Programme for the concert of 3 November 1940, Berlin
This programme is one of a set of eight acquired by the SWF from the Berlin Philharmonic concert seasons of 1940/41 to 1942/43. A few general observations before we open them. This was wartime, and thus a period of restrictions, but the quality of the documents is surprising: cardboard covers with two-colour printing, at least one photograph, analyses of the works — and no reference to the government of the day; it is as though we were in a world without the swastika. Finally, some programmes include a section on "Philharmonic News", or announcements of forthcoming concerts, which enable us to follow the orchestra’s activities. And we might note that this concert was given three times, and hence to a total of more than five thousand listeners!
Open this programme. Turning our backs on the competing adverts by Electrola and Telefunken (for Beethoven’s Fifth and Tchaikovsky’s Sixth, by Furtwängler and Mengelberg respectively), leaving the Tannhäuser overture unopened, executing a glissando past the Schumann Concerto (which will save us having to discuss Mainardi ...), and forgetting even the Pastoral (but can we really forget the Pastoral...?), let us focus our curiosity on the work that begins the second half of the concert: Theme and Variations for large orchestra, after Adalbert von Chamisso’s poem "Tragische Geschichte".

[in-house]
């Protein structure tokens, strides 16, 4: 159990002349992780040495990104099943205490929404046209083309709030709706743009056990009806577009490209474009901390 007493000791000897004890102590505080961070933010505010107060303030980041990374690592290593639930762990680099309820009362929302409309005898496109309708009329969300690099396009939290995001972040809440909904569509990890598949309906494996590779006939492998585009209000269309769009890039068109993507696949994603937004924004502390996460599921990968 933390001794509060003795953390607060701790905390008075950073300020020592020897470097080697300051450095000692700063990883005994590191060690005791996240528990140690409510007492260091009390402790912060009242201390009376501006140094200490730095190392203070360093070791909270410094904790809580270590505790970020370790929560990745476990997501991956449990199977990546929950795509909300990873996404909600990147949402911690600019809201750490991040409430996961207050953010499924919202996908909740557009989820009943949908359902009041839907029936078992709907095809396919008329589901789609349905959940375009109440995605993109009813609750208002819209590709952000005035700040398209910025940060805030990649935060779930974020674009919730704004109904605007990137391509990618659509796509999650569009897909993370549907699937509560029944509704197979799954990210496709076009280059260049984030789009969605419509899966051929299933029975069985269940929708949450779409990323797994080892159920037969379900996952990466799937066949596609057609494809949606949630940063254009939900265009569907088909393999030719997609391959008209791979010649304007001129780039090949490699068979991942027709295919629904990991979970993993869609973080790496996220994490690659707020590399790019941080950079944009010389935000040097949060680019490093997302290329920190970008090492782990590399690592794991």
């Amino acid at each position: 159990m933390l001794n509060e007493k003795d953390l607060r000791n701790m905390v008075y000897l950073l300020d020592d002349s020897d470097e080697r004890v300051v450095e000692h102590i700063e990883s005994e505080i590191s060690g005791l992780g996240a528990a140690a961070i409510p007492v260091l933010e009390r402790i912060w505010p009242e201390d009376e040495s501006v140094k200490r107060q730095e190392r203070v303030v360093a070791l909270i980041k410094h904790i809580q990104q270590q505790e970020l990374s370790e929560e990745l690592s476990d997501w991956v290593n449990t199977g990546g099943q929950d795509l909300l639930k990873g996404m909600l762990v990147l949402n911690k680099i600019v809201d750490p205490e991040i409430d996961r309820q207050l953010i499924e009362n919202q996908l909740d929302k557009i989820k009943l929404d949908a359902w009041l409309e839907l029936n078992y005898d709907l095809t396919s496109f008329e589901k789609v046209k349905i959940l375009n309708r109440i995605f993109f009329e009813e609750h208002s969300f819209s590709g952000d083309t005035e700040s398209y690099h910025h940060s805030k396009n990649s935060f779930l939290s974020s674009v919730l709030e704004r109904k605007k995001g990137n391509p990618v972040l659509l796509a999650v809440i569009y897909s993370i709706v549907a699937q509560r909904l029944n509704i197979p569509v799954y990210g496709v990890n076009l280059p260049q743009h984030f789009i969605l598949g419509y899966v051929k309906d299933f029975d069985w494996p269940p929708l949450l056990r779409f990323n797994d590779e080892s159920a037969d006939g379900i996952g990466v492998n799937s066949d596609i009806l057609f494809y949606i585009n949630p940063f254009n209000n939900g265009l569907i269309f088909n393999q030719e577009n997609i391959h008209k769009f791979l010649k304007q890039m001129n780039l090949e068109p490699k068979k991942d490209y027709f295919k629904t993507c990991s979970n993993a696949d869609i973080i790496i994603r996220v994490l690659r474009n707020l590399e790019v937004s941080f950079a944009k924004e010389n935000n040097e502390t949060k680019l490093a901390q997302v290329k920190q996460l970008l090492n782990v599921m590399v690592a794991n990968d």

Its composer, Emil Nikolaus (Freiherr) von Reznicek, was a contemporary of Richard Strauss. Born in 1860, and thus celebrating his eightieth year in 1940, he died in 1945, having shone essentially in the firmaments of the symphony (of which he wrote five) and the opera, including one made popular by its overture: Donna Diana.
With a genuine gift for melodic invention, and much lighter in touch than many of his Germanic contemporaries (notably Pfitzner), his orchestration is marked by a sumptuous palette, comparable with that of Busoni as much as Strauss, but also by the dance accents of his Bohemian homeland. And a hallmark of his work is the humour which lies just below the surface of many of his scores, including his elaboration of the Tragische Geschichte.
The composer entrusts Chamisso's poem (one wonders who he was mocking) to a baritone who appears only at the very end of the work and sings for just a minute and a half! But the composer was perceptive enough to see that the singer could be dispensed with, and it is this "absentee" version that Furtwängler presented in a number of concerts, in Rome, Vienna, Leipzig, Hamburg and Berlin, and conducted for the last time on these evenings. In the absence of the singer, the Berliners did well to reproduce the poem itself (on page 13 of the programme), and we have taken the trouble to present it in English (in a separate pdf), just to make sure that no-one mistakes the truly tragic nature of this tale.....